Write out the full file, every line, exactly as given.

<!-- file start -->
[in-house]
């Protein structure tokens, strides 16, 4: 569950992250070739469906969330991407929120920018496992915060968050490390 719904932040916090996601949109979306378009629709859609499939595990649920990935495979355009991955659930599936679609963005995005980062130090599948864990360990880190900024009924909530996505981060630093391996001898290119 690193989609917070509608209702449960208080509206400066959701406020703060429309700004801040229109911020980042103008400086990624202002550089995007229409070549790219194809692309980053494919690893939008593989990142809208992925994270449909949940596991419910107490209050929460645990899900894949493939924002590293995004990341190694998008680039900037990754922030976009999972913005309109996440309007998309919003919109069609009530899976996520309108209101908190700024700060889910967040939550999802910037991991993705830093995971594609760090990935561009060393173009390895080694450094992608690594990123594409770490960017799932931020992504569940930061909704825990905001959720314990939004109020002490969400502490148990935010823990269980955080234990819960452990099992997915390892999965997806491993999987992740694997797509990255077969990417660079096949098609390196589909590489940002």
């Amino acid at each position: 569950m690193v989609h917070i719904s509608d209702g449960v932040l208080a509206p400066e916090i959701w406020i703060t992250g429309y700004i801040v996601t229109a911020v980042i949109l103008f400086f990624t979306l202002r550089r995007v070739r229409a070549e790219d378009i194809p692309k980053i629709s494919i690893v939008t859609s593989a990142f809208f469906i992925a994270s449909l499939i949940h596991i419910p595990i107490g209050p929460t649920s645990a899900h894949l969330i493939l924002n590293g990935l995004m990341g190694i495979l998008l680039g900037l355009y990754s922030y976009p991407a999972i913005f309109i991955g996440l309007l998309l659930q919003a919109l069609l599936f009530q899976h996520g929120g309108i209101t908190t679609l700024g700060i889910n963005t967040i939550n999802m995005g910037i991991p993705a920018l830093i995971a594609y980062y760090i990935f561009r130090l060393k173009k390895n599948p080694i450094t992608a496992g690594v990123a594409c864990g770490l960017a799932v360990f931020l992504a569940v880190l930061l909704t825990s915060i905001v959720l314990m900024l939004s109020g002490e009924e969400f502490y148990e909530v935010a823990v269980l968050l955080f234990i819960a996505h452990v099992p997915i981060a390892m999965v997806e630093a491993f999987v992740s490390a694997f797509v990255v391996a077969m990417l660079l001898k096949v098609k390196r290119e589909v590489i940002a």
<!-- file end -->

[in-house]
């Protein structure tokens, strides 16, 4: 569950992250070739469906969330991407929120920018496992915060968050490390 719904932040916090996601949109979306378009629709859609499939595990649920990935495979355009991955659930599936679609963005995005980062130090599948864990360990880190900024009924909530996505981060630093391996001898290119 690193989609917070509608209702449960208080509206400066959701406020703060429309700004801040229109911020980042103008400086990624202002550089995007229409070549790219194809692309980053494919690893939008593989990142809208992925994270449909949940596991419910107490209050929460645990899900894949493939924002590293995004990341190694998008680039900037990754922030976009999972913005309109996440309007998309919003919109069609009530899976996520309108209101908190700024700060889910967040939550999802910037991991993705830093995971594609760090990935561009060393173009390895080694450094992608690594990123594409770490960017799932931020992504569940930061909704825990905001959720314990939004109020002490969400502490148990935010823990269980955080234990819960452990099992997915390892999965997806491993999987992740694997797509990255077969990417660079096949098609390196589909590489940002």
């Amino acid at each position: 569950m690193v989609h917070i719904s509608d209702g449960v932040l208080a509206p400066e916090i959701w406020i703060t992250g429309y700004i801040v996601t229109a911020v980042i949109l103008f400086f990624t979306l202002r550089r995007v070739r229409a070549e790219d378009i194809p692309k980053i629709s494919i690893v939008t859609s593989a990142f809208f469906i992925a994270s449909l499939i949940h596991i419910p595990i107490g209050p929460t649920s645990a899900h894949l969330i493939l924002n590293g990935l995004m990341g190694i495979l998008l680039g900037l355009y990754s922030y976009p991407a999972i913005f309109i991955g996440l309007l998309l659930q919003a919109l069609l599936f009530q899976h996520g929120g309108i209101t908190t679609l700024g700060i889910n963005t967040i939550n999802m995005g910037i991991p993705a920018l830093i995971a594609y980062y760090i990935f561009r130090l060393k173009k390895n599948p080694i450094t992608a496992g690594v990123a594409c864990g770490l960017a799932v360990f931020l992504a569940v880190l930061l909704t825990s915060i905001v959720l314990m900024l939004s109020g002490e009924e969400f502490y148990e909530v935010a823990v269980l968050l955080f234990i819960a996505h452990v099992p997915i981060a390892m999965v997806e630093a491993f999987v992740s490390a694997f797509v990255v391996a077969m990417l660079l001898k096949v098609k390196r290119e589909v590489i940002a």